Why is it important to “coach” employees to create the road map? Simply put, it can improve both plan outcomes and the employees’ retirement outcomes.  Advice is proven to positively correlate with positive action – enrolling, saving or increasing saving or optimizing allocations. (See this Retirement Readiness research for more information). Individuals who have discussed retirement with an advisor are much more likely to “run the numbers” and calculate how much income they’ll need in retirement – 79 percent versus only 32 percent who have not met with an advisor.

Helping employees along the road to retirement is a win-win for employees and plan sponsors, even beyond the fiduciary requirements. A 2015 EBRI report found that 54 percent of employees who are extremely satisfied with their benefits, such as their retirement plan and health insurance, also are extremely satisfied with their current job. Similarly, a 2013-2014 Towers Watson study revealed that nearly half (45 percent) of American workers agree that their retirement plan is an important reason why they choose to stay with their current employer. Establishing strong connections between employees and their retirement plans may aid employers’ retention efforts.

Supporting employees on their retirement readiness journey

Once employees have a better sense of the actions they need to take, plan sponsors can provide additional support by highlighting the investment choices that may help employees achieve their desired level of income. Many employees may understand how to save, but they are far less familiar with how and when to withdraw and use their savings after they have stopped working. Offering access to lifetime income options, such as low-cost annuities, through the plan’s investment menu can help employees create a monthly retirement “paycheck” that they can’t outlive.

The peace of mind that these solutions offer can last a lifetime, too. A survey among TIAA retirees found that those who have incorporated lifetime income solutions into their retirement have been satisfied with that decision. Among the retirees with a fixed or variable annuity, 92 percent are satisfied with their decision to annuitize.

Employers also should set a benchmark for regularly evaluating employees’ progress toward their retirement goals. This will allow employees to monitor their retirement outlook and identify opportunities to adjust their savings strategy so they don’t veer off their retirement road map.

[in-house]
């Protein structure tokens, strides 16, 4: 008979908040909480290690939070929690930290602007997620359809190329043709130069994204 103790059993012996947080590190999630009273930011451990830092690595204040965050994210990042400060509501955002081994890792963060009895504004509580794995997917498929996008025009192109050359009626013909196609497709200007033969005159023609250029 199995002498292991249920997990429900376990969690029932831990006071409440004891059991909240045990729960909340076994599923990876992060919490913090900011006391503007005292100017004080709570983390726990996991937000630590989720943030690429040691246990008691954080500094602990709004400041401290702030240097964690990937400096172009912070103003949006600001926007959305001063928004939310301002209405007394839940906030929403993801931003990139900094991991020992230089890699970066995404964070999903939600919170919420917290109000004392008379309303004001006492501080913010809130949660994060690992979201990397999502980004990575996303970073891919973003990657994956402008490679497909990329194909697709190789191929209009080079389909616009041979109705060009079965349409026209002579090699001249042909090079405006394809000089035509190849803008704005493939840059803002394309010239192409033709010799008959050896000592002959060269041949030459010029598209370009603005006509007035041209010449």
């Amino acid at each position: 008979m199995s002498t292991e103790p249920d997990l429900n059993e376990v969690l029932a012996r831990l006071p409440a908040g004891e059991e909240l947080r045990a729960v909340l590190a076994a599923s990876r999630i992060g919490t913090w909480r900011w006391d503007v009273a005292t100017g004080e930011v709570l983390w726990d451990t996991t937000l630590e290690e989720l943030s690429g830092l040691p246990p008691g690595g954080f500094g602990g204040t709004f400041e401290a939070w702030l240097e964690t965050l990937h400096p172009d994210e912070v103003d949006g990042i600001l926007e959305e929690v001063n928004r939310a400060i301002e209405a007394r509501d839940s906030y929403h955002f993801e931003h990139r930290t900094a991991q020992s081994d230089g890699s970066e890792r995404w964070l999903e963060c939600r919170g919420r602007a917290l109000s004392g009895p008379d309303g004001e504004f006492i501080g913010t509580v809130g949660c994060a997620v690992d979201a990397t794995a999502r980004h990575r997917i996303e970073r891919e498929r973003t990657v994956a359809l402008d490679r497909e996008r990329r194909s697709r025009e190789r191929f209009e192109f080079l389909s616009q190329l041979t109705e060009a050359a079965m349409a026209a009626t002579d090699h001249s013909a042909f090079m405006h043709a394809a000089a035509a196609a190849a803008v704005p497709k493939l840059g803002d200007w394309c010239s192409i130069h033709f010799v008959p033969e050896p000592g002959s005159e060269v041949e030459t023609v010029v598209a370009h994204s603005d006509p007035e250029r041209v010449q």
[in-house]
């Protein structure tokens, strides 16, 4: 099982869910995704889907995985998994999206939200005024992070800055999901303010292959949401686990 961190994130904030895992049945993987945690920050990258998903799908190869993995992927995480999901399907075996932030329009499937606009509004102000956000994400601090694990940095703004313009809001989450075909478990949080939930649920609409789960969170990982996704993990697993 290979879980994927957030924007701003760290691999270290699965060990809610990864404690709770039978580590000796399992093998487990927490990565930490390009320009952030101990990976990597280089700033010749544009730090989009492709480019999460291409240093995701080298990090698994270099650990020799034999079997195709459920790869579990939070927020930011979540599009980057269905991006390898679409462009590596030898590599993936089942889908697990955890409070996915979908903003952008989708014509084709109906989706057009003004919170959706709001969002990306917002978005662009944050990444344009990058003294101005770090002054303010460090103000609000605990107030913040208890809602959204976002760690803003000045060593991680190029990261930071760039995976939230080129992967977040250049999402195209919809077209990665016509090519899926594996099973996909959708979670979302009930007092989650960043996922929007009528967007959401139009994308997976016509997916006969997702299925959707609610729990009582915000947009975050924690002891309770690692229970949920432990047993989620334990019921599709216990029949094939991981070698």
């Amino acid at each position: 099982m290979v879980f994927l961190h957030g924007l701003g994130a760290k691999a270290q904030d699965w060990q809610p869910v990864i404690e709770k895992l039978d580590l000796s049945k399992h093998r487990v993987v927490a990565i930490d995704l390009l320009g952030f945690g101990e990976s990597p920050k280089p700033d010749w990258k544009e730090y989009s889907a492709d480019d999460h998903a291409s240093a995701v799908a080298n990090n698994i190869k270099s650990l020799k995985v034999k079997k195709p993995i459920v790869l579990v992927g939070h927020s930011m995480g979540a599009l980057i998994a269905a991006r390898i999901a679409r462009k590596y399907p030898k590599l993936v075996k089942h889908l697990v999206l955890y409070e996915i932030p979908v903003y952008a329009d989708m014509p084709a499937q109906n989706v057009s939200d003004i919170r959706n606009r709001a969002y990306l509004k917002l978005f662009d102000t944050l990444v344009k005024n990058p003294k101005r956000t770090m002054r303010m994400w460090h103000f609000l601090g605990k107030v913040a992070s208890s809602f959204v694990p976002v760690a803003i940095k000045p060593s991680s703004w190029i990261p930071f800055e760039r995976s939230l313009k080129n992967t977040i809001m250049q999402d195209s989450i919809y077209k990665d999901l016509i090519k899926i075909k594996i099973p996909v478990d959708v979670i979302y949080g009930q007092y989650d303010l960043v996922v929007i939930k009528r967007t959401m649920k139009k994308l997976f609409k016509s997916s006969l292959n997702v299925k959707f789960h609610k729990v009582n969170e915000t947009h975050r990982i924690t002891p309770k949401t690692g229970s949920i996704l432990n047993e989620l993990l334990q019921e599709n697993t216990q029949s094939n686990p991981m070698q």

Remember the emotional aspect of retirement

In addition to the financial aspects of retirement planning, it’s important to factor in emotional considerations. Offering a mentoring program, one-on-one advice and guidance sessions, or workshops and seminars to guide people on how to navigate this major milestone could be helpful for new retirees.

For some employees, going from working full time to not working at all may be a too abrupt change. Employers may want to consider offering a phased approach to retirement that gives employees the opportunity to work part time or consult to help ease the transition. An alumni program that offers occasional reunions or other programming can help retirees still feel connected to their organization for many years after they stop working.

Employers are uniquely positioned to guide employees through the retirement planning process, from early in their careers to their last day in the office – and beyond. It’s not enough to simply get employees to retirement: Plan sponsors need to help them get through retirement as well. Establishing a coaching mindset can be an effective way to actively engage employees in retirement planning and help them see that the end of their working careers can be the beginning of a wonderful new stage of life.

See the Original Post from BenefitsPro.com Here.

Source:

McCabe, C. (2016, August 04). Adopting a coaching mindset to help employees plan for retirement [Web log post]. Retrieved from http://www.benefitspro.com/2016/08/04/adopting-a-coaching-mindset-to-help-employees-plan?slreturn=1472491323&page_all=1